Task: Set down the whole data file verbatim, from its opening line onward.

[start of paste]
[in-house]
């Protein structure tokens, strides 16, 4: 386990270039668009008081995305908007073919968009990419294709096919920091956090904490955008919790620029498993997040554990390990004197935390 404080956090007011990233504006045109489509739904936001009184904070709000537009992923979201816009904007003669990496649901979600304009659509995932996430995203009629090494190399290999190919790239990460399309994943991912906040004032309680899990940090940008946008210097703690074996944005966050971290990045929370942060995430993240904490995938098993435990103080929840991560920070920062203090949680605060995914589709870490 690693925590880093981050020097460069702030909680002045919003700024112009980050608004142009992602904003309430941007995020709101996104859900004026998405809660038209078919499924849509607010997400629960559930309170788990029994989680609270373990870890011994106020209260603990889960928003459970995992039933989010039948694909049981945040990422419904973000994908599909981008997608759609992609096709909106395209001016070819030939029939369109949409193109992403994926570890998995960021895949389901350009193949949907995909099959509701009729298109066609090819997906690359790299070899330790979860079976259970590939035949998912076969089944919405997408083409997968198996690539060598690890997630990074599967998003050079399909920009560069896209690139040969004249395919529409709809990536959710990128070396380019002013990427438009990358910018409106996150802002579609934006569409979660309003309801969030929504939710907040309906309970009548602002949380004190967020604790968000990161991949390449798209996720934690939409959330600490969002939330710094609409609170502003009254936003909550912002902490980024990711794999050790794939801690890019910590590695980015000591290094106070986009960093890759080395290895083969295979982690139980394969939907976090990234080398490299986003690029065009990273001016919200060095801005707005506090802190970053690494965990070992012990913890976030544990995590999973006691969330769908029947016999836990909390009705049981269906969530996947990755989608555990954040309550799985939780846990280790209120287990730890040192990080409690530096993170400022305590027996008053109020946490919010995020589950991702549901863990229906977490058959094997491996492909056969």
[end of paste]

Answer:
[in-house]
């Protein structure tokens, strides 16, 4: 386990270039668009008081995305908007073919968009990419294709096919920091956090904490955008919790620029498993997040554990390990004197935390 404080956090007011990233504006045109489509739904936001009184904070709000537009992923979201816009904007003669990496649901979600304009659509995932996430995203009629090494190399290999190919790239990460399309994943991912906040004032309680899990940090940008946008210097703690074996944005966050971290990045929370942060995430993240904490995938098993435990103080929840991560920070920062203090949680605060995914589709870490 690693925590880093981050020097460069702030909680002045919003700024112009980050608004142009992602904003309430941007995020709101996104859900004026998405809660038209078919499924849509607010997400629960559930309170788990029994989680609270373990870890011994106020209260603990889960928003459970995992039933989010039948694909049981945040990422419904973000994908599909981008997608759609992609096709909106395209001016070819030939029939369109949409193109992403994926570890998995960021895949389901350009193949949907995909099959509701009729298109066609090819997906690359790299070899330790979860079976259970590939035949998912076969089944919405997408083409997968198996690539060598690890997630990074599967998003050079399909920009560069896209690139040969004249395919529409709809990536959710990128070396380019002013990427438009990358910018409106996150802002579609934006569409979660309003309801969030929504939710907040309906309970009548602002949380004190967020604790968000990161991949390449798209996720934690939409959330600490969002939330710094609409609170502003009254936003909550912002902490980024990711794999050790794939801690890019910590590695980015000591290094106070986009960093890759080395290895083969295979982690139980394969939907976090990234080398490299986003690029065009990273001016919200060095801005707005506090802190970053690494965990070992012990913890976030544990995590999973006691969330769908029947016999836990909390009705049981269906969530996947990755989608555990954040309550799985939780846990280790209120287990730890040192990080409690530096993170400022305590027996008053109020946490919010995020589950991702549901863990229906977490058959094997491996492909056969």